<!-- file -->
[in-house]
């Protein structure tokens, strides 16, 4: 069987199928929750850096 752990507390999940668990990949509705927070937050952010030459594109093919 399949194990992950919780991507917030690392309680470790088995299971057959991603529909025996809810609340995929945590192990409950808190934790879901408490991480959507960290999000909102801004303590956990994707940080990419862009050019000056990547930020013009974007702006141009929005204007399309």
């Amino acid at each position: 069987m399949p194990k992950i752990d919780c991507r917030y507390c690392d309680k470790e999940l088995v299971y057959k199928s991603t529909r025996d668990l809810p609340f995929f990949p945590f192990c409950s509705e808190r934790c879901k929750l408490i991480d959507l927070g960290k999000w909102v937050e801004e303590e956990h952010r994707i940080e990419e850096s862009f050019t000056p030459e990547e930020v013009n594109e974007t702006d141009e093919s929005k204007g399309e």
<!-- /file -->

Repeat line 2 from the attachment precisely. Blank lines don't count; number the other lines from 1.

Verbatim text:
């Protein structure tokens, strides 16, 4: 069987199928929750850096 752990507390999940668990990949509705927070937050952010030459594109093919 399949194990992950919780991507917030690392309680470790088995299971057959991603529909025996809810609340995929945590192990409950808190934790879901408490991480959507960290999000909102801004303590956990994707940080990419862009050019000056990547930020013009974007702006141009929005204007399309």